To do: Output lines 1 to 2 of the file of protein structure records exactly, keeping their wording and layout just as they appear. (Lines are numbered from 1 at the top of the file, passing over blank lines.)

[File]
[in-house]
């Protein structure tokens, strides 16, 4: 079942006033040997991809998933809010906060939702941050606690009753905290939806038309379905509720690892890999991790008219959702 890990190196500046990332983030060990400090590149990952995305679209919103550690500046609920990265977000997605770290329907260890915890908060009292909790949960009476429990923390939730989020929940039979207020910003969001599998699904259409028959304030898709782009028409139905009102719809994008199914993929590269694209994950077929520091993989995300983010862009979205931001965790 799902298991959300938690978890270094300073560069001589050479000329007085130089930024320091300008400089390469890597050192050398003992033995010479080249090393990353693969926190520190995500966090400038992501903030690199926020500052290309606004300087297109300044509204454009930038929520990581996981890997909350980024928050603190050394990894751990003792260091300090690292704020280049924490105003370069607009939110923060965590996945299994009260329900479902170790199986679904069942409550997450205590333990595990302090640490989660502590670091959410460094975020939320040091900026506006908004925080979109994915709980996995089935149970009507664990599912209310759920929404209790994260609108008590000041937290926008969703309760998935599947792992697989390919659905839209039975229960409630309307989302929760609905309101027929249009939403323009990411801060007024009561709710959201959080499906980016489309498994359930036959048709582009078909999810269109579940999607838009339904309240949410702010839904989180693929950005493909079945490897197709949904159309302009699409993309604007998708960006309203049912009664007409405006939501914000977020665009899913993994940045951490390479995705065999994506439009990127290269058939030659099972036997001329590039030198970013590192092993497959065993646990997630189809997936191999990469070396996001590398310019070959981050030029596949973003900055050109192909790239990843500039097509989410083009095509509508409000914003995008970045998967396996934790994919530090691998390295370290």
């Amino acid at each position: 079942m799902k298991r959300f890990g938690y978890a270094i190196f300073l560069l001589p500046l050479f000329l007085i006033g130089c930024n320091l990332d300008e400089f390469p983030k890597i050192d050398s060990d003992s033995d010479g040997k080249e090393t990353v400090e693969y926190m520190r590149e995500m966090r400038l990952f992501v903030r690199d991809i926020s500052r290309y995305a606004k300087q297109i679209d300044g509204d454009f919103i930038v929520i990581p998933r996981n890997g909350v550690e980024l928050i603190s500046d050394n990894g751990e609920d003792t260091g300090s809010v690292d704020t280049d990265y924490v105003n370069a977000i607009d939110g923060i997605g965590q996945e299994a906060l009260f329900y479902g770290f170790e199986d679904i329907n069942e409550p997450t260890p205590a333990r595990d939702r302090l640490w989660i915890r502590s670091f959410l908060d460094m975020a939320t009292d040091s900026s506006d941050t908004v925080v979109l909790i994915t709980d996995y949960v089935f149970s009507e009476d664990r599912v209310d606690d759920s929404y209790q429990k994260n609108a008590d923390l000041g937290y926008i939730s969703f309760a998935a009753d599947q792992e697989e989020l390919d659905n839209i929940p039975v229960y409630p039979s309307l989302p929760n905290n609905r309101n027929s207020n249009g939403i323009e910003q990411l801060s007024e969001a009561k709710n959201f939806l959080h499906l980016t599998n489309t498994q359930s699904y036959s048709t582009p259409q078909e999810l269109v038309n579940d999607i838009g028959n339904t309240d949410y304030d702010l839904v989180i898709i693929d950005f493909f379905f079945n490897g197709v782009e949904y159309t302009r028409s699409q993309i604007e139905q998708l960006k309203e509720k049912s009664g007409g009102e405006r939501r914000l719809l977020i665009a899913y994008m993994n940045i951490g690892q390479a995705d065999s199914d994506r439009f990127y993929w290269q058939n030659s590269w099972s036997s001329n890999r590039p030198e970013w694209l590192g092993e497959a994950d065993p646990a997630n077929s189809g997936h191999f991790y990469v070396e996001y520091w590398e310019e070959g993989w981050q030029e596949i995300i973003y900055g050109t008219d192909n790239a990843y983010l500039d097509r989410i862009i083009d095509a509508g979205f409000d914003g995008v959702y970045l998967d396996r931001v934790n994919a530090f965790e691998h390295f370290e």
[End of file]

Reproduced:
[in-house]
């Protein structure tokens, strides 16, 4: 079942006033040997991809998933809010906060939702941050606690009753905290939806038309379905509720690892890999991790008219959702 890990190196500046990332983030060990400090590149990952995305679209919103550690500046609920990265977000997605770290329907260890915890908060009292909790949960009476429990923390939730989020929940039979207020910003969001599998699904259409028959304030898709782009028409139905009102719809994008199914993929590269694209994950077929520091993989995300983010862009979205931001965790 799902298991959300938690978890270094300073560069001589050479000329007085130089930024320091300008400089390469890597050192050398003992033995010479080249090393990353693969926190520190995500966090400038992501903030690199926020500052290309606004300087297109300044509204454009930038929520990581996981890997909350980024928050603190050394990894751990003792260091300090690292704020280049924490105003370069607009939110923060965590996945299994009260329900479902170790199986679904069942409550997450205590333990595990302090640490989660502590670091959410460094975020939320040091900026506006908004925080979109994915709980996995089935149970009507664990599912209310759920929404209790994260609108008590000041937290926008969703309760998935599947792992697989390919659905839209039975229960409630309307989302929760609905309101027929249009939403323009990411801060007024009561709710959201959080499906980016489309498994359930036959048709582009078909999810269109579940999607838009339904309240949410702010839904989180693929950005493909079945490897197709949904159309302009699409993309604007998708960006309203049912009664007409405006939501914000977020665009899913993994940045951490390479995705065999994506439009990127290269058939030659099972036997001329590039030198970013590192092993497959065993646990997630189809997936191999990469070396996001590398310019070959981050030029596949973003900055050109192909790239990843500039097509989410083009095509509508409000914003995008970045998967396996934790994919530090691998390295370290």